Tomorrow we begin the school year, and I am extremely nervous as usual around this time.  A week or two before the start of a school year I begin having bad dreams of students misbehaving, or of me being unprepared, or not getting the control needed for a successful class.  Also during this time it is when I doubt everything I do, and the ability that I have to deliver and get results... but today, I had a call from the mom of one of the 8th grade students that I had last year.  She wanted to meet me for lunch, and we did.  She told me how impressed she was with the ability and enthusiasm that her son was still showing for the class, and how he continuously looked for opportunities to keep learning and applying his Spanish out of the classroom.  He had asked me to lend him a reader for the summer, and I did give him two.  She was very impressed that he actually read both!  And every time they went some place during summer break he found signs in Spanish, which he would translate for her.  She got a present for his birthday, and the box read "es peligroso usar esta caja como juguete"... and he translated for her.  She told me amazed: "how is it that he knows all of these words?? When I studied languages in school all we did in first level was learning alphabet, colors, numbers, some greetings and random vocabulary!"  But what totally made my day was when she said that he, during Freshman orientation, pointed at the Spanish AP teacher and said "that is the lady who will be my AP teacher"... and later, he added that he was going to minor/major in Spanish in college because "that will give me a very strong advantage..."  WOW! Then I felt that everything clicked in place.  I am doing things right! If I get to influence the mind of an 8th grader (now Freshman) to the point of making him realize how powerful being bilingual is, and that he actually CAN DO IT this early in his life, is priceless to me.  This is the taste of success, in my humble opinion.  This is what is all about! And as I continue to scramble to find my comfort zone into the CI world, with all of its ups and downs, learning and unlearning as a teacher, I realize that as long as I continue to see the light that this particular case has shown me, I will not yield... I am not going back.  These students deserve the best teacher that they can have, and I will fight every day to deliver.  I strongly encourage you to see the four short videos I'm sharing here.  Each of them are about 2 minutes long, and you will see the kid I am talking about, as he was telling me (without previous notice from me) the story of Piratas. It was supposed to be 2-3 minutes per student, but he just insisted to continue! I did jump in to develop some conversation with him, so it proves that he was not just "parroting" the plot. I'M READY FOR A NEW YEAR! Have a GREAT ONE YOURSELF!!CLICK HERE TO WATCH THE VIDEOS

Sunday, February 1, 2015

Student Output Without Stress!

Last week I introduced clothing items and "she puts/put on..." using the commercial Vaseline Spray and Go.  I described what the girl in the commercial was doing, Movie Talk style.  I went back and forth using both tenses, and doing a lot of comprehension checks.  I did first the one about the dress, contrasting "she puts on her dress" (se pone el vestido) and "pone las manos en el piso", "pone la crema en el piso", to contrast the reflexive and present indicative form. The second commercial that I showed was the one with the skirt, sweater and shoes.  I tried to incorporate personalized questions and answers (PQA) as much as possible, to compare and contrast what students and the girl in the commercial were wearing. I emphasized the way she puts her shoes on, (with one jump). I challenged students to try and put their shoes on that same way, and I tired to do it myself as they were narrating... that was fun!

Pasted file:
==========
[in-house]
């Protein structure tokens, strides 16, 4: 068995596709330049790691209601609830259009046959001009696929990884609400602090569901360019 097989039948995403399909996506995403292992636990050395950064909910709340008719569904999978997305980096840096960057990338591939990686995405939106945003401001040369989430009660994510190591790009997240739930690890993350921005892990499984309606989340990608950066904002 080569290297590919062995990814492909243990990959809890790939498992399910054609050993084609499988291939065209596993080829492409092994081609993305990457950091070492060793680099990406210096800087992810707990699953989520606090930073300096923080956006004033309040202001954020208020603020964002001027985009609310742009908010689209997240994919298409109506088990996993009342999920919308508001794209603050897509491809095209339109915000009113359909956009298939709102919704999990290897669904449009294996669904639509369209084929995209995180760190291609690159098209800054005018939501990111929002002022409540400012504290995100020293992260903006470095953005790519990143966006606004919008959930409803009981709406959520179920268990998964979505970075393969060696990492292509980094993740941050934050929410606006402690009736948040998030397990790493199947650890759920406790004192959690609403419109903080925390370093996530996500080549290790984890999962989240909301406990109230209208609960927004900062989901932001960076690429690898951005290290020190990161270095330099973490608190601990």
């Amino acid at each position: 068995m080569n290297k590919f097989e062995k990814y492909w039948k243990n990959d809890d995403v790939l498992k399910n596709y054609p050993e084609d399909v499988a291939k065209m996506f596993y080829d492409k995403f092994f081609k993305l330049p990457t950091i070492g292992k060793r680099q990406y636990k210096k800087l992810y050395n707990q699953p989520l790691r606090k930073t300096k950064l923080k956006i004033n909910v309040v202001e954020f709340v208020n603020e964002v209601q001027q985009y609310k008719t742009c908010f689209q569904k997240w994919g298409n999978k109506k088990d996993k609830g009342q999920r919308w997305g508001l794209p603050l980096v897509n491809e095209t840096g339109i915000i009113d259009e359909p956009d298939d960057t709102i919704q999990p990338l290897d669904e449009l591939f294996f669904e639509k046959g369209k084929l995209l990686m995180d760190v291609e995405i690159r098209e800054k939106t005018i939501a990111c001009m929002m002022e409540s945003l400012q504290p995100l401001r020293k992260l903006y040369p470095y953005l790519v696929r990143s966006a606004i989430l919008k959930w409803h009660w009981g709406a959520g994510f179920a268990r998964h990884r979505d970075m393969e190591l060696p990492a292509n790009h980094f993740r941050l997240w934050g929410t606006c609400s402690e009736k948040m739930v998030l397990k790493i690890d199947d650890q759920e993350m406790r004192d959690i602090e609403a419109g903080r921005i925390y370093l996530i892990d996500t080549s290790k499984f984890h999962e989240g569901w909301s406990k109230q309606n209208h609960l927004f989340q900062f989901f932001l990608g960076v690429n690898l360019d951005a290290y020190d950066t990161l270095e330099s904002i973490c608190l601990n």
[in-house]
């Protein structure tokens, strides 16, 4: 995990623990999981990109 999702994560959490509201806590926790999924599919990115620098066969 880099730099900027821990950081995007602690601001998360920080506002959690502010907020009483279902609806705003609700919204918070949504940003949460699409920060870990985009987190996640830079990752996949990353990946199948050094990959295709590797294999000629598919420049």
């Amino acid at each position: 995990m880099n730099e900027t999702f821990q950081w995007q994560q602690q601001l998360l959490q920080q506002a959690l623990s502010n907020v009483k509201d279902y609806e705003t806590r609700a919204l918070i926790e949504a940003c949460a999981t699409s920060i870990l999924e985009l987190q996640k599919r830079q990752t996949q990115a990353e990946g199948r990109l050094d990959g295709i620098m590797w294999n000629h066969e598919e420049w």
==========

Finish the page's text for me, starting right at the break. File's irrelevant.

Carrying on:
I continued to compare the SE PONE against PONE, with lots of comprehension checks.  The last commercial that I showed was the one that included more clothing items: jeans, sweater, blouse, shoes.  I narrated it again, pausing and trying to develop conversation with my students.  We gave the girl a name, and also went on describing the room, and bathroom.
Finally, I played it again without pausing as I narrated it once more.  Then, I instructed students to work with a partner and take turns to narrate the commercial twice.  After they practiced, I took volunteers to give it a shot in front of the class. I was THRILLED to see the reaction!  They had so much fun practicing first, and the amount of volunteers to try in front of everybody was much higher than I thought!  Almost every student wanted to try!  I wasn't expecting this to be a home-run, since output is usually something that intimidates most students. The challenge was high, because this girl puts on jeans, sweater, hat, shoes and leaves so quickly that it is almost impossible to narrate every single detail.  However, many students could do it all, and what I found fascinating was to observe that they were so focused on the message, that they were not paying attention to the language itself... I don't know if I am expressing this clearly, but after hearing that phrase in many workshops I finally understood what it means... The whole group was engaged and so focused on the many MANY repetitions that we got, that even the giggling of the "se puso" went away much faster than I had observed in previous years with other groups...  Tomorrow I will continue "milking" this commercial using the activity I created in a Power Point: